Reusse: Gobert deal nears worst-trade territory for Timberwolves

This was the early 1980s and Danny Ainge was at a table playing cards with Boston Celtics teammates Kevin McHale and Larry Bird. In the humor of the time, Red Auerbach, then the Celtics' general manager, made a habit of needling Ainge about his Mormon faith.

So, at the sight of Ainge being at a card table and cash being exchanged, Auerbach said to Ainge: "You can't be playing cards with these guys. Isn't that against the code of your faith?''

To which Ainge looked up immediately and replied: "Red, playing cards with these two guys isn't gambling.''

Dan Shaughnessy, former Celtics beat writer and long-serving Boston Globe sports columnist, provided this anecdote and also the punchline: "And 25 years later, Ainge proved his advantage, taking away Kevin Garnett from McHale, and immediately winning the NBA title.''

The trade occurred on July 31, 2007, and to celebrate nearly the precise 15th anniversary (July 29, 2022), Ainge showed no deterrent in his devout upbringing to prevent robbing the Timberwolves both going and coming.

Ainge sent Al Jefferson, Ryan Gomes, Gerald Green, Theo Ratliff, Sebastian Telfair and two future No. 1s to the Timberwolves for Garnett.

The No. 1s turned out to be Jonny Flynn and Wayne Ellington, with the decision to draft Flynn over Steph Curry in 2009 falling on David Kahn, McHale's replacement with the Wolves.

Ainge departed the Celtics after the 2020-21 season and then joined his home-state Utah Jazz in mid-December 2021.

Which was unfortunate for Minnesota's NBA franchise, because it's apparently a hard addiction to break — rebuilding a franchise by whispering sweet nothings to a Timberwolves executive.

This time, Ainge was the basketball boss for the team receiving the ransom, not the recipient of the star player. He also was dealing with the Wolves' sixth chief basketball officer since negotiating the first heist with McHale.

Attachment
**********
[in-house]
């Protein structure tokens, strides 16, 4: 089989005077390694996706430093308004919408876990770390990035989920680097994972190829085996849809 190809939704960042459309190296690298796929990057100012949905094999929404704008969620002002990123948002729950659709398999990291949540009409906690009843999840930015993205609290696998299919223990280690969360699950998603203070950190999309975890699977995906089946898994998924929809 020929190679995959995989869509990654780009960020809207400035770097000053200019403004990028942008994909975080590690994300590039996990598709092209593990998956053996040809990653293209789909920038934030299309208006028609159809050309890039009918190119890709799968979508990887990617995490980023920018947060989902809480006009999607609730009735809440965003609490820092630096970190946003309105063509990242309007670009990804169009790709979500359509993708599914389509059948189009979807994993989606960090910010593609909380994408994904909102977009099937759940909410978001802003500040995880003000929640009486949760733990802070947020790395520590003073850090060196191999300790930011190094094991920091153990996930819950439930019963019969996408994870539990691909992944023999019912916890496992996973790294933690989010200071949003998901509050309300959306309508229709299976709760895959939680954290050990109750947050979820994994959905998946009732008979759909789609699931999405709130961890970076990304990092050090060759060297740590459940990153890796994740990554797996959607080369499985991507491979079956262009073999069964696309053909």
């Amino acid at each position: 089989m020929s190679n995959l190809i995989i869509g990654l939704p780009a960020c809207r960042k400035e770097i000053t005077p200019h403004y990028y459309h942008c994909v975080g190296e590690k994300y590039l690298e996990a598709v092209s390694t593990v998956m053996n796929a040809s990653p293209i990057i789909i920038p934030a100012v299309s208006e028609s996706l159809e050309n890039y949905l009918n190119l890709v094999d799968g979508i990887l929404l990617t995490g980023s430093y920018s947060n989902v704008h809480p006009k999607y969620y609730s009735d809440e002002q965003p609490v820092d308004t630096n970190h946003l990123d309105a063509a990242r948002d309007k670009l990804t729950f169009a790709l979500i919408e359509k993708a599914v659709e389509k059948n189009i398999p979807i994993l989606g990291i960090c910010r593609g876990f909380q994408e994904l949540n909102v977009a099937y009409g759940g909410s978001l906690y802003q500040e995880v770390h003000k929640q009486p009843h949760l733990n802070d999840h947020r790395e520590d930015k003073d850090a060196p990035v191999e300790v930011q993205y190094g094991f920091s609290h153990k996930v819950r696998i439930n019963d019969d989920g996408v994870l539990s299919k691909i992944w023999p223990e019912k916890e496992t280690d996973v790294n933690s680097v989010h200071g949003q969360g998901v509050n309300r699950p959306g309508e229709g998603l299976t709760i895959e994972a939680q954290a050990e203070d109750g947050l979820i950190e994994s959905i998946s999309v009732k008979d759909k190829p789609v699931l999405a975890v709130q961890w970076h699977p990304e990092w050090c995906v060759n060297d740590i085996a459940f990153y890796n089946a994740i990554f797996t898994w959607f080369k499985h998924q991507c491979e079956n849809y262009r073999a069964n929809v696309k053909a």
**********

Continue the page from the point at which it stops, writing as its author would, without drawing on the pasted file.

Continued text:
Tim Connelly, lured here through the pleadings of owner-to-be Marc Lore and $8 million annually, was on the Wolves job for seven weeks when he acquired Rudy Gobert, a 7-foot-1 center, 30 years old, and known for defense and rebounding, from Utah.

The foursome of players already in the NBA sent to the Jazz were not the issue. Out of Malik Beasley, Patrick Beverley, Leonardo Bolmaro and Jarred Vanderbilt only Vanderbilt would be valuable to still have around.

Heist No. 2 was validated on Monday afternoon, when a Target Center crowd was able to see what 7-footer Walker Kessler had to offer halfway through his rookie season.

Kessler was Connelly's first draft choice, No. 22 overall, and also was included in the trade — a "project,'' was the speculation.

As it turns out, Kessler is way more progressed than anyone imagined — particularly anyone with the Wolves. He's pretty much what Minnesota hoped it was getting in Gobert, and making seven (7) percent as much money.

On Monday, Kessler played 31 minutes; he was 9-for-13 from the field and had 20 points, 21 rebounds (nine offensive), four assists and two blocks.

A main reason Kessler didn't have more blocks in Utah's 126-125 comeback win was the Wolves stopped challenging him.

Late in the game, even Anthony Edwards veered off on what he intended to be a trademark drive — the lefthanded finish — when he saw the menace of Kessler near the basket.

Gobert had missed six of the Wolves' 45 games entering Monday, and he left after five minutes because of a sore groin, which presumably assisted Kessler's dominance.

No matter. I'm sticking with this piping hot take: Everything being equal other than age, Ainge wouldn't take Gobert even for Kessler.

And there's a little more than one-for-one for the Jazz:

They get the Timberwolves' first-rounders in 2023, 2025, 2027 and 2029 (that one's top-five protected). They also have the right to swap picks in 2026, by when the Wolves should have a strong mathematical chance in the lottery.

Charles Barkley was in the TNT studio Monday and apparently watched enough Kessler moments to offer this opinion: "The Timberwolves made the worst trade in NBA history ... That was so stupid, that trade.''

This could be a slight exaggeration, considering it might be only the second stupidest trade the Wolves have made with Ainge.

And I hope Mr. Ainge can sleep at night, knowing as he does that the Book of Mormon is very clear on thievery, stating:

"He that stealeth and will not repent shall be cast out.''

How could Ainge possibly claim repentance when he did it to us again?